Successfully balancing immediate desires with long-term financial goals that feel far out of reach — like retirement, funding higher education or purchasing a home — requires forward thinking and a deep sense of self-control.

These are the kinds of thought processes necessary for making good financial decisions — and that can be exercised by reading fiction.


Resolution: Reading fiction can improve your decision-making

Reading fiction essentially gives us practice in working out what characters are thinking and feeling in sometimes familiar but more often foreign situations. When we’re fully immersed in a good story, it can feel as if we’re actually experiencing that fictional world.

In the words of Fran Lebowitz:

“A book is not supposed to be a mirror. It’s supposed to be a door.”

That immersive quality is why reading fiction is shown to make people more empathetic. You gain a higher capacity for understanding and feeling what other people feel. But also a better understanding for how you would feel under certain circumstances, be it tragic, horrific, embarrassing, humorous or surreal.

Additional research has found that reading fiction can improve a person’s theory of mind. This is an important social-cognitive skill that involves the ability to attribute mental states, including emotions, desires, beliefs and knowledge. It helps us predict and interpret the behaviors of people, including ourselves.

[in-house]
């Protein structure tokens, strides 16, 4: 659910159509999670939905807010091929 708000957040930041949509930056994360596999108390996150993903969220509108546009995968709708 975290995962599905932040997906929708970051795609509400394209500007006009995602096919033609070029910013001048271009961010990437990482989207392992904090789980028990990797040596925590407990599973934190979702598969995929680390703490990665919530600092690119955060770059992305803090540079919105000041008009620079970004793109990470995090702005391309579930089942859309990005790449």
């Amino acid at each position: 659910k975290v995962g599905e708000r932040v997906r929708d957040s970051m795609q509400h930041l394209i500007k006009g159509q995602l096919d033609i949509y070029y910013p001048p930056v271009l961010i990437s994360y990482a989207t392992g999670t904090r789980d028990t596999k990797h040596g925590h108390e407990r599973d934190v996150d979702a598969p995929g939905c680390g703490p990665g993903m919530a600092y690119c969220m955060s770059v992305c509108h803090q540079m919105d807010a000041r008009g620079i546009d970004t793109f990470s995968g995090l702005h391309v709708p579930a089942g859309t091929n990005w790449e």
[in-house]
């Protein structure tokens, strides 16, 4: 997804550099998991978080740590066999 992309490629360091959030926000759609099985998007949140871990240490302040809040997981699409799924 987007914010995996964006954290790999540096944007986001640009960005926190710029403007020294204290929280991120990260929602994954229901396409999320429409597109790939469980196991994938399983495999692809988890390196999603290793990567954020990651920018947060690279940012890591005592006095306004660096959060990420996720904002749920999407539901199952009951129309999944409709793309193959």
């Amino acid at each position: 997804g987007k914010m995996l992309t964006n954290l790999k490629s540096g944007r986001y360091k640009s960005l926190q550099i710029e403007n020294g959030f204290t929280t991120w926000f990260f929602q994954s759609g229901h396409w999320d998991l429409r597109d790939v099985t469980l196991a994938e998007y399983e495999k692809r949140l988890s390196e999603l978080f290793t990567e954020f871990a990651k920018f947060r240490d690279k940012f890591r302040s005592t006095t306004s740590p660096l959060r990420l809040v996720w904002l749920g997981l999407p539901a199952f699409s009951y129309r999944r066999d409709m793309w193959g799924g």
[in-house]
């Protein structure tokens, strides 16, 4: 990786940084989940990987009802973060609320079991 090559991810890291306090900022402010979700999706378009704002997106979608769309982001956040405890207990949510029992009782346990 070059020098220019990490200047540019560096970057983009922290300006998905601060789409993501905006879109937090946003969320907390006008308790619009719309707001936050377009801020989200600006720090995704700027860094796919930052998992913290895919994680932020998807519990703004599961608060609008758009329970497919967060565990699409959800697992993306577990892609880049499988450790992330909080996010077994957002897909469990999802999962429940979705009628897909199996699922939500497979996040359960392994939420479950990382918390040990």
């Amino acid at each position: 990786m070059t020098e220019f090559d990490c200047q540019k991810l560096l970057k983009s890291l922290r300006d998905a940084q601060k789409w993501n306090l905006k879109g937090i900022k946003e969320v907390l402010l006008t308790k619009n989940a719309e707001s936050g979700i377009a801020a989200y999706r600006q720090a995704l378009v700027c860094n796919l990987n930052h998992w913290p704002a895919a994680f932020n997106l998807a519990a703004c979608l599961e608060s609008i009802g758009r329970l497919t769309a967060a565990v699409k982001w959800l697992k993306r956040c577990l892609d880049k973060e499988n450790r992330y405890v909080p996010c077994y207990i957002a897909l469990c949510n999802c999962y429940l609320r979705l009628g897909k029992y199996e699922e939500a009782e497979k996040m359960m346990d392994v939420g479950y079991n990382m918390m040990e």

Fiction isn’t all about feelings and imagination. It is the process of connecting new and old ideas, forming questions and seeking answers, and reevaluating our prior beliefs. Which explains why close reading is linked to sharper critical-thinking skills.

Put simply, reading fiction is an effective way to develop a deeper sense of self and the ability to see things from different viewpoints. This is what non-fiction, which typically feeds us black-and-white answers, often fails to do.

So, what’s all this got to do with money?

On a personal level, reading fiction may provide a useful resolution to our difficulty reconciling our current selves with our future selves. We can better empathise with the future selves that we treat as an “other”.

Thinking about the future, or a “future orientation”, is incredibly important when it comes to managing money. A stronger tendency to consider future consequences leads to a willingness to delay gratification in favor of our long-term goals.

We become better at self-regulating, the process by which we control our thoughts, feelings and behaviours. After all, being aware of our financial motivations and having the ability to critically analyse our decisions is also important.